This afternoon, an eight-member advisory panel appointed by State Education Commissioner David M. Steiner will meet to discuss the credentials of Cathleen Black, the veteran publishing executive who is hoping to become the city's next Schools chancellor.
The panel will then make a recommendation to Steiner as to whether or not he should grant Black a waiver. State law requires that chancellors hold certain qualifications, including a professional certificate in educational leadership. Black, who Mayor Bloomberg tapped to replace News Corp.-bound Joel Klein, has never before worked in education, and so her fate is in the commissioner's hands.
The meeting comes just as opposition to Black's appointment appears to be growing. In a poll released today by the Quinnipiac University Polling Institute, the majority of respondents deemed her unfit to lead the school system.
Several Bronx politicans have also questioned Black's suitability.
Assemblywoman Vanessa Gibson wrote a letter to Steiner earlier this month, asking him to deny the waiver.
Assemblymen Jeffrey Dinowitz and Nelson Castro wrote similar letters. In a phone interview yesterday, Castro said the job should go to someone with an educational background. "Great principals, their next step up should be doing that," he said. Castro says Klein failed to consider parents' and elected officials' ideas and opinions, and fears Black would be similarly dismissive.
Council members Annabel Palma and Melissa Mark-Viverito also oppose Black's appointment, as does Assemblyman Marco Crespo, who is co-sponsoring legislation which would require the state legislature to sign off on all waivers.
"It is imperative that any decision on the issuance of a waiver for someone seeking ‘exceptionally qualified person status’ undergo a careful and comprehensive review process to ensure that the selectee is the most qualified individual available," Crespo said in a statement.
Some local pols, however, are in Black's corner.
Council member Oliver Koppell told the Riverdale Press that she should be given a chance. Councilman Joel Rivera went further. In a letter sent to Steiner, Rivera said he "wholeheartedly" endorses Black. He added:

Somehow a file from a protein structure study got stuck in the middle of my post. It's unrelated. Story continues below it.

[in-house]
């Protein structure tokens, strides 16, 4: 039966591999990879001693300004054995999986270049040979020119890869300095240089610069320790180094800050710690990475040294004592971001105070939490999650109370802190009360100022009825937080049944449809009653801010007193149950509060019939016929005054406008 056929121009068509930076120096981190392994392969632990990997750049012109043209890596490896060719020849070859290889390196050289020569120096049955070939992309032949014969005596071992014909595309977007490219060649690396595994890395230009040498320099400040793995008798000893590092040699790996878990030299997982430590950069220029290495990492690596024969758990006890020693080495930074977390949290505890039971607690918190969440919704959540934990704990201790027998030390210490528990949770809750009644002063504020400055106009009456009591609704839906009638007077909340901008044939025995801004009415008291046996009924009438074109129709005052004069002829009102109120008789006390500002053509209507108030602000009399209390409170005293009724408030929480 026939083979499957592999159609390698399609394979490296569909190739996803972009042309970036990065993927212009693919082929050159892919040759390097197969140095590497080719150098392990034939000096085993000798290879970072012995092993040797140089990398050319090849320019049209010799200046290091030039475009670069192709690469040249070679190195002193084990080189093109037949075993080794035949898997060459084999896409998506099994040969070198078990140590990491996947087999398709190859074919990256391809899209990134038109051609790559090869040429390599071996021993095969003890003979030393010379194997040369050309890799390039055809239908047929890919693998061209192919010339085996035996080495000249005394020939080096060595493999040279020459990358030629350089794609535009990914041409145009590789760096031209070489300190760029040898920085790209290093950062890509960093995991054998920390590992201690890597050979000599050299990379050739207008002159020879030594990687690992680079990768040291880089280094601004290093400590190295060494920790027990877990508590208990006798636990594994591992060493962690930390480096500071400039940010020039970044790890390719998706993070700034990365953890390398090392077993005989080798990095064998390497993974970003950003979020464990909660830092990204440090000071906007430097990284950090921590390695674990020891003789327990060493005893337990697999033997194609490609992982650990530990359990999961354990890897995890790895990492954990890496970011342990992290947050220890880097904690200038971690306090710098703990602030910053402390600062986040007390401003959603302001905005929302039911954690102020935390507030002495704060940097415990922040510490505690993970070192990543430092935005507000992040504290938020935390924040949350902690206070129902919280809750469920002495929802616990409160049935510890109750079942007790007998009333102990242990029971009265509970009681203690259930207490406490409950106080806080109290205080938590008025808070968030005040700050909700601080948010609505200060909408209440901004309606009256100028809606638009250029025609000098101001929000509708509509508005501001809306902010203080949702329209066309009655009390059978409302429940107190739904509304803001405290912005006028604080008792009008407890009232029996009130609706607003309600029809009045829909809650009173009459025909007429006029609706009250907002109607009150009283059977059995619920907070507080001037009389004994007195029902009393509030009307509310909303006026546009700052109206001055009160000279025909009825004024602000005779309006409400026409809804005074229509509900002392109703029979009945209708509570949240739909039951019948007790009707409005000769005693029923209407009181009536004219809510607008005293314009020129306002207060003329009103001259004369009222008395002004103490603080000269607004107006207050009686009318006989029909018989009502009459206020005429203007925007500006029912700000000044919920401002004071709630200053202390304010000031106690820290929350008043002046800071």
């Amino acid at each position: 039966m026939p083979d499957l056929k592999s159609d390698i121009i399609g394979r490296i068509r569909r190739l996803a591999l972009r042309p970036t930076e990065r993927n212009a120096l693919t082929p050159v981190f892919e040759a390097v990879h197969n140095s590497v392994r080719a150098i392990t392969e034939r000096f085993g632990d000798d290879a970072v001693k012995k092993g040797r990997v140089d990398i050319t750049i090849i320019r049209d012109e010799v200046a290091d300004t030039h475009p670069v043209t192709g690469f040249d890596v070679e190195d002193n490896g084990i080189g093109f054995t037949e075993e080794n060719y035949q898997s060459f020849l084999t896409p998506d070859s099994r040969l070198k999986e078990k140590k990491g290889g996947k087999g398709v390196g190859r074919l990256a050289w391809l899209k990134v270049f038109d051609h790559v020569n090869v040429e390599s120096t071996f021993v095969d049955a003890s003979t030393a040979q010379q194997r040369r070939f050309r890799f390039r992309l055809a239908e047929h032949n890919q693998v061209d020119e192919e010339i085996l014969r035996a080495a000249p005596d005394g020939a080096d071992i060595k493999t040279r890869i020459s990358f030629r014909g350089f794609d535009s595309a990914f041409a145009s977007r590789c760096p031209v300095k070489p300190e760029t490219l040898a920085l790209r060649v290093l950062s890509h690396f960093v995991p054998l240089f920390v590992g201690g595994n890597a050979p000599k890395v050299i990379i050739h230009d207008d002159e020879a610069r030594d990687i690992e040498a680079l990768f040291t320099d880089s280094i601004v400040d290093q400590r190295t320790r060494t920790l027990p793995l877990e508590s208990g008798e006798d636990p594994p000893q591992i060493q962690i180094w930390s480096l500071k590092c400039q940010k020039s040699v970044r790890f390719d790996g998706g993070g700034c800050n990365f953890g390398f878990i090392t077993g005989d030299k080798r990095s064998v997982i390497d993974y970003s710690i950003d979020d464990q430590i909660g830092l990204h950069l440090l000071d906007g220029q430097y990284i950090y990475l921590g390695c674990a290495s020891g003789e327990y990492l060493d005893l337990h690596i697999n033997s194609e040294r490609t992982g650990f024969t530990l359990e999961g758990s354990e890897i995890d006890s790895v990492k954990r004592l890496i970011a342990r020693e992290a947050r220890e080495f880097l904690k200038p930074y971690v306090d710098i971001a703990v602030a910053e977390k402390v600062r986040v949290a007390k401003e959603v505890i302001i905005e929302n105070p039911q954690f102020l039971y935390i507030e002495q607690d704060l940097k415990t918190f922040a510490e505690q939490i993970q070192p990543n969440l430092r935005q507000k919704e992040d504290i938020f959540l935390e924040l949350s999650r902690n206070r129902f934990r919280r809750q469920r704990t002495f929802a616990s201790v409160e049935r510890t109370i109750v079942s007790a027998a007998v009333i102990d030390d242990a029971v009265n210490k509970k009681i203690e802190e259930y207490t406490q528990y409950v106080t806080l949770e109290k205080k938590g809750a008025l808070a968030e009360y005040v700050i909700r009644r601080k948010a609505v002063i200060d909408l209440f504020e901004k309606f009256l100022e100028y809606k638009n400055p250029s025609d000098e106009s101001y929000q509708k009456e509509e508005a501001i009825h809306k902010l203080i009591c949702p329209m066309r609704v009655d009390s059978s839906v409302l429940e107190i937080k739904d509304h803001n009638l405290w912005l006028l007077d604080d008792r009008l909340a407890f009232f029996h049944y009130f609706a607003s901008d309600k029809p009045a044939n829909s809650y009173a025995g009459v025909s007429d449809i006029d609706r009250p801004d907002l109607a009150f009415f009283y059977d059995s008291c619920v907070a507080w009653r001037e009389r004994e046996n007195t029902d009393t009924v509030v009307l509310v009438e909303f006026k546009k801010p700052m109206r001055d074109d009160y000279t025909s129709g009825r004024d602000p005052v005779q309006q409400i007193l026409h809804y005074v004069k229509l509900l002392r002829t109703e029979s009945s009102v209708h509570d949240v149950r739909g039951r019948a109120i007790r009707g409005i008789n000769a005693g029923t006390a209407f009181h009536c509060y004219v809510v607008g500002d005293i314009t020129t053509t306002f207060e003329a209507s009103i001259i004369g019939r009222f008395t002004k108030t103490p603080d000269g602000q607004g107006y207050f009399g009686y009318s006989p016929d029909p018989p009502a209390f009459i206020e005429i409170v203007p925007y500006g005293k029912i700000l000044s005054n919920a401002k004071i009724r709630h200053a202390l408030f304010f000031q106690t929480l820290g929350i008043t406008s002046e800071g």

Public school students and families in The Bronx need a fighter for us. In her long career in publishing, Ms. Black has proven she can take on the challenges of running a large, complex organization, even in difficult financial times. She’s demonstrated an ability to work with international communities - currently oversees 14 magazines with over 200 editions in more than 100 countries – that’s almost as diverse as our schools. And she’s committed to keeping the focus on ending inequality in education and closing the achievement gap.
Councilman Jimmy Vacca is also a fan. He told City Hall: “To those who would prefer a long, exhaustive national search and a public process for the selection of the next chancellor, I would remind them to look in the history at the old New York City Board of Education. That type of process did not work.”
Borough President Ruben Diaz, Jr., meanwhile, is cautiously optimistic that Black will be a success. "In many ways Bronx parents and parents throughout the city have lost confidence in the Department of Education, and I am hopeful that Ms. Black will usher in a new era of collaboration and community responsiveness at the DOE while we work together to improve our public schools for the 1.1 million children who rely on them," Diaz said in a statement released shortly after her nomination.